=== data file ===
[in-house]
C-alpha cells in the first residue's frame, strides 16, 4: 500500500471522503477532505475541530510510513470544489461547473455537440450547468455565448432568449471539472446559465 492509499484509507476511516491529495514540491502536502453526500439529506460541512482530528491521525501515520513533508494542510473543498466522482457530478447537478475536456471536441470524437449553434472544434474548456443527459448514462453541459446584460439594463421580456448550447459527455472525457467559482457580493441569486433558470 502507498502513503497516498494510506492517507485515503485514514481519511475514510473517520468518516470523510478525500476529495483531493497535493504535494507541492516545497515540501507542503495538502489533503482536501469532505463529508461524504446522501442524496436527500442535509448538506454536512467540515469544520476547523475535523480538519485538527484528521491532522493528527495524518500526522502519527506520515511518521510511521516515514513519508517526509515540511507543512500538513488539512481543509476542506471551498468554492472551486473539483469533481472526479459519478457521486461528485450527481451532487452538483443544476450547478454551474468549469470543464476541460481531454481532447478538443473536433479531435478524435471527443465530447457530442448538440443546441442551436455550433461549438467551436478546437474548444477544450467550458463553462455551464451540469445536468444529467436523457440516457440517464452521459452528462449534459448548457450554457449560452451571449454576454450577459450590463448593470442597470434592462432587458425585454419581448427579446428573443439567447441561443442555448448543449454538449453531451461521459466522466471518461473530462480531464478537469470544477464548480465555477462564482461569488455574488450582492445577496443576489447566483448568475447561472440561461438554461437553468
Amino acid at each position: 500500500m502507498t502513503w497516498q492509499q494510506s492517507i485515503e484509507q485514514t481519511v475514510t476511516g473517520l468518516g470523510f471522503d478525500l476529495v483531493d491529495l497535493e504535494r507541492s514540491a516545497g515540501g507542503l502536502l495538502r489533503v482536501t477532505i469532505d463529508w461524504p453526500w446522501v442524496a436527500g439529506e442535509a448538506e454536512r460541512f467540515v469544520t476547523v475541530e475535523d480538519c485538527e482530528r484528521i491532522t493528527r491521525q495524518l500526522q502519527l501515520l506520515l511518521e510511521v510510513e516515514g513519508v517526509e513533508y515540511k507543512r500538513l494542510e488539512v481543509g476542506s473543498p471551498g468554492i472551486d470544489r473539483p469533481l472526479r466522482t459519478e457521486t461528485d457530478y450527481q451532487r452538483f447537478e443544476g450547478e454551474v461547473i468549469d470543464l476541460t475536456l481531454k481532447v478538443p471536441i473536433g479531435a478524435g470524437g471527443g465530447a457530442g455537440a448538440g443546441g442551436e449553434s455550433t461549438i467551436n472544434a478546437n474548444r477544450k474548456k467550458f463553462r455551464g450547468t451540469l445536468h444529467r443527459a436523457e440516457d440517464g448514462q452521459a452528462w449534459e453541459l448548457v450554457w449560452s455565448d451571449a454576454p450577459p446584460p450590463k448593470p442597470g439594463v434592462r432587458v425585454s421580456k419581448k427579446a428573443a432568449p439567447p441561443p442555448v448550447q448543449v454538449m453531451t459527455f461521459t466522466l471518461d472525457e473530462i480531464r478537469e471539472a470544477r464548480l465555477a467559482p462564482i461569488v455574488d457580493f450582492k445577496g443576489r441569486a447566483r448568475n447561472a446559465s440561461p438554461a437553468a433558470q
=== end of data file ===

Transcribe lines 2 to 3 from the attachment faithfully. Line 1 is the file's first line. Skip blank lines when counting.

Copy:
C-alpha cells in the first residue's frame, strides 16, 4: 500500500471522503477532505475541530510510513470544489461547473455537440450547468455565448432568449471539472446559465 492509499484509507476511516491529495514540491502536502453526500439529506460541512482530528491521525501515520513533508494542510473543498466522482457530478447537478475536456471536441470524437449553434472544434474548456443527459448514462453541459446584460439594463421580456448550447459527455472525457467559482457580493441569486433558470 502507498502513503497516498494510506492517507485515503485514514481519511475514510473517520468518516470523510478525500476529495483531493497535493504535494507541492516545497515540501507542503495538502489533503482536501469532505463529508461524504446522501442524496436527500442535509448538506454536512467540515469544520476547523475535523480538519485538527484528521491532522493528527495524518500526522502519527506520515511518521510511521516515514513519508517526509515540511507543512500538513488539512481543509476542506471551498468554492472551486473539483469533481472526479459519478457521486461528485450527481451532487452538483443544476450547478454551474468549469470543464476541460481531454481532447478538443473536433479531435478524435471527443465530447457530442448538440443546441442551436455550433461549438467551436478546437474548444477544450467550458463553462455551464451540469445536468444529467436523457440516457440517464452521459452528462449534459448548457450554457449560452451571449454576454450577459450590463448593470442597470434592462432587458425585454419581448427579446428573443439567447441561443442555448448543449454538449453531451461521459466522466471518461473530462480531464478537469470544477464548480465555477462564482461569488455574488450582492445577496443576489447566483448568475447561472440561461438554461437553468
Amino acid at each position: 500500500m502507498t502513503w497516498q492509499q494510506s492517507i485515503e484509507q485514514t481519511v475514510t476511516g473517520l468518516g470523510f471522503d478525500l476529495v483531493d491529495l497535493e504535494r507541492s514540491a516545497g515540501g507542503l502536502l495538502r489533503v482536501t477532505i469532505d463529508w461524504p453526500w446522501v442524496a436527500g439529506e442535509a448538506e454536512r460541512f467540515v469544520t476547523v475541530e475535523d480538519c485538527e482530528r484528521i491532522t493528527r491521525q495524518l500526522q502519527l501515520l506520515l511518521e510511521v510510513e516515514g513519508v517526509e513533508y515540511k507543512r500538513l494542510e488539512v481543509g476542506s473543498p471551498g468554492i472551486d470544489r473539483p469533481l472526479r466522482t459519478e457521486t461528485d457530478y450527481q451532487r452538483f447537478e443544476g450547478e454551474v461547473i468549469d470543464l476541460t475536456l481531454k481532447v478538443p471536441i473536433g479531435a478524435g470524437g471527443g465530447a457530442g455537440a448538440g443546441g442551436e449553434s455550433t461549438i467551436n472544434a478546437n474548444r477544450k474548456k467550458f463553462r455551464g450547468t451540469l445536468h444529467r443527459a436523457e440516457d440517464g448514462q452521459a452528462w449534459e453541459l448548457v450554457w449560452s455565448d451571449a454576454p450577459p446584460p450590463k448593470p442597470g439594463v434592462r432587458v425585454s421580456k419581448k427579446a428573443a432568449p439567447p441561443p442555448v448550447q448543449v454538449m453531451t459527455f461521459t466522466l471518461d472525457e473530462i480531464r478537469e471539472a470544477r464548480l465555477a467559482p462564482i461569488v455574488d457580493f450582492k445577496g443576489r441569486a447566483r448568475n447561472a446559465s440561461p438554461a437553468a433558470q